So you have a couple of cans of chicken broth sitting in the pantry for who knows how long. You’ve bought them on a sale, used a few, then during spring cleaning moved them to another cupboard and totally forgot about them.
Now they’re near the date on the label, and you’re not quite sure if they’re safe to eat. Does chicken broth go bad?
Or maybe you’re making your own broth, but you’re unsure how long does it last in the fridge. Or how to go about freezing it.
In either case, this article will give you the answers you’re looking for. Let’s get into the nitty-gritty of storage, shelf life, freezing and going bad of chicken broth.
How To Store Chicken Broth
Storing chicken broth is pretty much the same as storing beef broth, or any other broth for that matter.
When it comes to store-bought cans of chicken broth, you should keep them in a cool and dry place. The pantry is the best place, but a cupboard in the kitchen is a-okay too.
Once you open the can, you should store the leftovers in the fridge. Since it’s pretty much impossible to seal a can tightly, I suggest pouring the broth or stock into an airtight container, mason jar, or even a bottle. This way you can keep it properly sealed.
When it comes to homemade chicken broth, it goes into the fridge, pure and simple.
Last but not least, there are companies like Brodo that sell frozen broth. The packages are shipped frozen and delivered cold or partially frozen. For such broths, you should adhere to the company’s recommendation for storage. In the case of Brodo, you can either refrigerate the broth or refreeze it.
In case you wondered, all of the above, and the rest of this article applies to chicken stock too.
Can You Freeze Chicken Broth
Freezing chicken broth leftovers or homemade broth is definitely an option. If you aren’t able to use the broth within a few days, freezing is a tried and tested way of preserving it.
When it comes to how to freeze chicken broth, I recommend going with ice cube trays or small airtight container. This method allows you to easily thaw as much as you need at a time, without thawing all of it and refreezing the rest.
If your ice cube trays are too small, consider using a muffin tin instead. The method of freezing is the same as in the linked article.
For thawing, put the broth into the fridge the night before you need it.
When it comes to unopened cans, it makes no sense to freeze them. The tins last a really long time, plus freezing can compromise the seal, and that could result in a disaster in your freezer.
How Long Does Chicken Broth Last
Store-bought canned chicken broth usually comes with a best-by date on the label. That date indicates how long, at the very least, the broth should retain freshness.
Since almost all canned broths have preservatives added, and a can is a closed environment, the broth will stay safe to eat for much longer. And by much longer I mean years beyond the best-by date.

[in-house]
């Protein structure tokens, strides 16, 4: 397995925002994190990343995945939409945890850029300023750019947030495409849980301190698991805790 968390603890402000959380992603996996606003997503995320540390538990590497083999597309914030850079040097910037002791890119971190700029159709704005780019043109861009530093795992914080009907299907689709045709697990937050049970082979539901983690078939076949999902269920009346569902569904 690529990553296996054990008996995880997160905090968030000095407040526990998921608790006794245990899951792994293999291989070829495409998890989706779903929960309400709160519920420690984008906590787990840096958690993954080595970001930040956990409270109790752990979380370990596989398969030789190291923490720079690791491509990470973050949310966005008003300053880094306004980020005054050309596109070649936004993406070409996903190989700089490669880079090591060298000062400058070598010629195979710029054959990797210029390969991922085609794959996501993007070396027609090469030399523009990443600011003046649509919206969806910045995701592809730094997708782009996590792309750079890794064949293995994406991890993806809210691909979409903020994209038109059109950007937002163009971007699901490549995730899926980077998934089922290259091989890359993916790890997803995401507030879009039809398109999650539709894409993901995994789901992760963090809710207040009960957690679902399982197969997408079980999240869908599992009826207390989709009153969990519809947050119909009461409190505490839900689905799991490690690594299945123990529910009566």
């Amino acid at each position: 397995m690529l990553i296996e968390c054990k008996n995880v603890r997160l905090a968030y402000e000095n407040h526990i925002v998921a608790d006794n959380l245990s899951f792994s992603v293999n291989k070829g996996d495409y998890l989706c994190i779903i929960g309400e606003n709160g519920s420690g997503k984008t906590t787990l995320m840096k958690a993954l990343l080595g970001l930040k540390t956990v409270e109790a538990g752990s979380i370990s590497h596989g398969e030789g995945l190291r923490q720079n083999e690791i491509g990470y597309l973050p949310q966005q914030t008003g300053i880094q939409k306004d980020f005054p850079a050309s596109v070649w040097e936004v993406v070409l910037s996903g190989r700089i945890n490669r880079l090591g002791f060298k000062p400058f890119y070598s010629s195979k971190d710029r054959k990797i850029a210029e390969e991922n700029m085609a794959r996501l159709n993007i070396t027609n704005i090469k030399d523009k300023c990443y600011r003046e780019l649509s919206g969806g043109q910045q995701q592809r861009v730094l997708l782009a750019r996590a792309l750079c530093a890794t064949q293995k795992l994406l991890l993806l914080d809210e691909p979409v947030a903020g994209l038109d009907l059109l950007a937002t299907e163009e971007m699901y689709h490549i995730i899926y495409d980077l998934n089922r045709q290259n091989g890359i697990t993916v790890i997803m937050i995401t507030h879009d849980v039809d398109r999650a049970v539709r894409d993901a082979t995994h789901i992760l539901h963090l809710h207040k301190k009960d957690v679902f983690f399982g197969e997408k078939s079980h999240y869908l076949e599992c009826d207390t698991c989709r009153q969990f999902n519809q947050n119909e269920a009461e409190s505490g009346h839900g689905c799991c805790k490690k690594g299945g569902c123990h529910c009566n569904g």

Of course, over time the quality of the liquid might suffer. That means that broth from a 5-year-old can probably won’t be as good as a fresh one. Once you open the can, you can keep the leftovers in the fridge for about 4 to 5 days.
When it comes to homemade broth, you can keep it refrigerated for about 4 to 5 days. It doesn’t contain any preservatives so it can go bad quite quickly. If you’d like to store it for longer, freezing is your best bet.
I’ve stored mine chicken broth for up to a week, and haven’t ever had any quality issues. So if you take good care of yours, it probably can last a week too.
|Canned chicken broth (unopened)||Best by + 1 – 2 years|
|Canned chicken broth (opened)||4 – 5 days|
|Homemade chicken broth||4 – 5 days|
Please note that the periods above are estimates.
How to Tell If Chicken Broth Is Bad?
Let’s start with an unopened can of chicken broth. If there’s anything wrong with the can, namely it’s leaking, rusting, or swelling, discard it. If it looks perfectly intact, it’s almost certainly safe to eat. It’s time to open it and check out the quality of the broth inside.
When it comes to checking if the broth is spoiled, a few things come into play.
A bad smell is the first indicator of a bad stock. If it smells sour, rotten, or simply not as it should, toss it out. The second sign of bad broth is mold or any other organic growth on the surface. If it’s present, get rid of the liquid.
Please note that if you don’t filter your homemade broth, there will be some sediment at the bottom of the container or bottle, and that’s okay.
If the chicken broth looks and smells okay, give it a taste and decide if it’s good enough to use.
Last but not least, if the broth sits in the fridge for over a week, just discard it. It might still be safe to eat, but there’s no point in risking food poisoning. Chicken broth doesn’t cost an arm and a leg, so you can always open another can.